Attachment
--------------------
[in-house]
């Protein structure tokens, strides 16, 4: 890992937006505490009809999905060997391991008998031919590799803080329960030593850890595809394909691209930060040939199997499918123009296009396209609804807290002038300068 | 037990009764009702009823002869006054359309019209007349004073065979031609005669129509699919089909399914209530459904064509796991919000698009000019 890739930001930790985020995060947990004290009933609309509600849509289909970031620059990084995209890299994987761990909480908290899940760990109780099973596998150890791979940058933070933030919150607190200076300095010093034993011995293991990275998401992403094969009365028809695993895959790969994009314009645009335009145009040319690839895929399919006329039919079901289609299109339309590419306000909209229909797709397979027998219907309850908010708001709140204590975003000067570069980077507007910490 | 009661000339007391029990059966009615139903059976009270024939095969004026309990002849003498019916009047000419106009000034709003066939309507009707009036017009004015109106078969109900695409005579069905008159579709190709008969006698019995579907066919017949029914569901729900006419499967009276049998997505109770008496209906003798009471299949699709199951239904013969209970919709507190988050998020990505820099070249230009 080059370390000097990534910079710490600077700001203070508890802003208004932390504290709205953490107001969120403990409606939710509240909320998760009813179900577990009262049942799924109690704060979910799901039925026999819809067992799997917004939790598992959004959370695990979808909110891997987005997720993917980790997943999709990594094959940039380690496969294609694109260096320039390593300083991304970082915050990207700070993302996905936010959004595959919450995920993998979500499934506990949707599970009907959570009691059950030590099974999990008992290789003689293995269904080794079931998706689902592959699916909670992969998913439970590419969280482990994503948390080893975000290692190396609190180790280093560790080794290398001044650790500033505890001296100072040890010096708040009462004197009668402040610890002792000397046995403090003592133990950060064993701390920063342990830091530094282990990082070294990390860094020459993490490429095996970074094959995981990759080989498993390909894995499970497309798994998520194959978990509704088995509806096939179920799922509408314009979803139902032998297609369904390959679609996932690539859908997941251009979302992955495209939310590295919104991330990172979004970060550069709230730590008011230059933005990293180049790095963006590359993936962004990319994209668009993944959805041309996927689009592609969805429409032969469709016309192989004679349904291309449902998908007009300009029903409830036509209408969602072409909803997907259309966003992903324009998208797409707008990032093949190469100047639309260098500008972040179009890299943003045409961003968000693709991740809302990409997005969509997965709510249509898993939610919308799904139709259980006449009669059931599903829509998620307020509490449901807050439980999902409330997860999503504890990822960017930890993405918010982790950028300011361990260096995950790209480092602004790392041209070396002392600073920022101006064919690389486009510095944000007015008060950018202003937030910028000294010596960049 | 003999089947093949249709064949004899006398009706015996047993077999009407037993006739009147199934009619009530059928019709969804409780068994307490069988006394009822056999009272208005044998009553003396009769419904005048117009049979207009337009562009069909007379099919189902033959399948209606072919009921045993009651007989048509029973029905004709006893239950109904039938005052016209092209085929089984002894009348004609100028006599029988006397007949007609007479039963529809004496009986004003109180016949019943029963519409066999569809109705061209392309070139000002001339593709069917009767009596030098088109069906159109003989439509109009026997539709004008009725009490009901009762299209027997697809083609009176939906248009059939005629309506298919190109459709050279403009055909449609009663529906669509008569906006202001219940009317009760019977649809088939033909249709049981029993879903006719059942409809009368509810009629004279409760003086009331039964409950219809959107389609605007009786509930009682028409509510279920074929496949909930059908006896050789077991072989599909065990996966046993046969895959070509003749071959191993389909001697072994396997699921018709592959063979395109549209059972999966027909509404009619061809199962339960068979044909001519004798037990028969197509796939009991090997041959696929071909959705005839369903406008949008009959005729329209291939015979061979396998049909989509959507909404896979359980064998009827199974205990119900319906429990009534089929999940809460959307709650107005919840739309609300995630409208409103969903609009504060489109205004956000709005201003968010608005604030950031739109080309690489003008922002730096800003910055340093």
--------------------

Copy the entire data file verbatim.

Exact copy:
[in-house]
């Protein structure tokens, strides 16, 4: 890992937006505490009809999905060997391991008998031919590799803080329960030593850890595809394909691209930060040939199997499918123009296009396209609804807290002038300068 | 037990009764009702009823002869006054359309019209007349004073065979031609005669129509699919089909399914209530459904064509796991919000698009000019 890739930001930790985020995060947990004290009933609309509600849509289909970031620059990084995209890299994987761990909480908290899940760990109780099973596998150890791979940058933070933030919150607190200076300095010093034993011995293991990275998401992403094969009365028809695993895959790969994009314009645009335009145009040319690839895929399919006329039919079901289609299109339309590419306000909209229909797709397979027998219907309850908010708001709140204590975003000067570069980077507007910490 | 009661000339007391029990059966009615139903059976009270024939095969004026309990002849003498019916009047000419106009000034709003066939309507009707009036017009004015109106078969109900695409005579069905008159579709190709008969006698019995579907066919017949029914569901729900006419499967009276049998997505109770008496209906003798009471299949699709199951239904013969209970919709507190988050998020990505820099070249230009 080059370390000097990534910079710490600077700001203070508890802003208004932390504290709205953490107001969120403990409606939710509240909320998760009813179900577990009262049942799924109690704060979910799901039925026999819809067992799997917004939790598992959004959370695990979808909110891997987005997720993917980790997943999709990594094959940039380690496969294609694109260096320039390593300083991304970082915050990207700070993302996905936010959004595959919450995920993998979500499934506990949707599970009907959570009691059950030590099974999990008992290789003689293995269904080794079931998706689902592959699916909670992969998913439970590419969280482990994503948390080893975000290692190396609190180790280093560790080794290398001044650790500033505890001296100072040890010096708040009462004197009668402040610890002792000397046995403090003592133990950060064993701390920063342990830091530094282990990082070294990390860094020459993490490429095996970074094959995981990759080989498993390909894995499970497309798994998520194959978990509704088995509806096939179920799922509408314009979803139902032998297609369904390959679609996932690539859908997941251009979302992955495209939310590295919104991330990172979004970060550069709230730590008011230059933005990293180049790095963006590359993936962004990319994209668009993944959805041309996927689009592609969805429409032969469709016309192989004679349904291309449902998908007009300009029903409830036509209408969602072409909803997907259309966003992903324009998208797409707008990032093949190469100047639309260098500008972040179009890299943003045409961003968000693709991740809302990409997005969509997965709510249509898993939610919308799904139709259980006449009669059931599903829509998620307020509490449901807050439980999902409330997860999503504890990822960017930890993405918010982790950028300011361990260096995950790209480092602004790392041209070396002392600073920022101006064919690389486009510095944000007015008060950018202003937030910028000294010596960049 | 003999089947093949249709064949004899006398009706015996047993077999009407037993006739009147199934009619009530059928019709969804409780068994307490069988006394009822056999009272208005044998009553003396009769419904005048117009049979207009337009562009069909007379099919189902033959399948209606072919009921045993009651007989048509029973029905004709006893239950109904039938005052016209092209085929089984002894009348004609100028006599029988006397007949007609007479039963529809004496009986004003109180016949019943029963519409066999569809109705061209392309070139000002001339593709069917009767009596030098088109069906159109003989439509109009026997539709004008009725009490009901009762299209027997697809083609009176939906248009059939005629309506298919190109459709050279403009055909449609009663529906669509008569906006202001219940009317009760019977649809088939033909249709049981029993879903006719059942409809009368509810009629004279409760003086009331039964409950219809959107389609605007009786509930009682028409509510279920074929496949909930059908006896050789077991072989599909065990996966046993046969895959070509003749071959191993389909001697072994396997699921018709592959063979395109549209059972999966027909509404009619061809199962339960068979044909001519004798037990028969197509796939009991090997041959696929071909959705005839369903406008949008009959005729329209291939015979061979396998049909989509959507909404896979359980064998009827199974205990119900319906429990009534089929999940809460959307709650107005919840739309609300995630409208409103969903609009504060489109205004956000709005201003968010608005604030950031739109080309690489003008922002730096800003910055340093």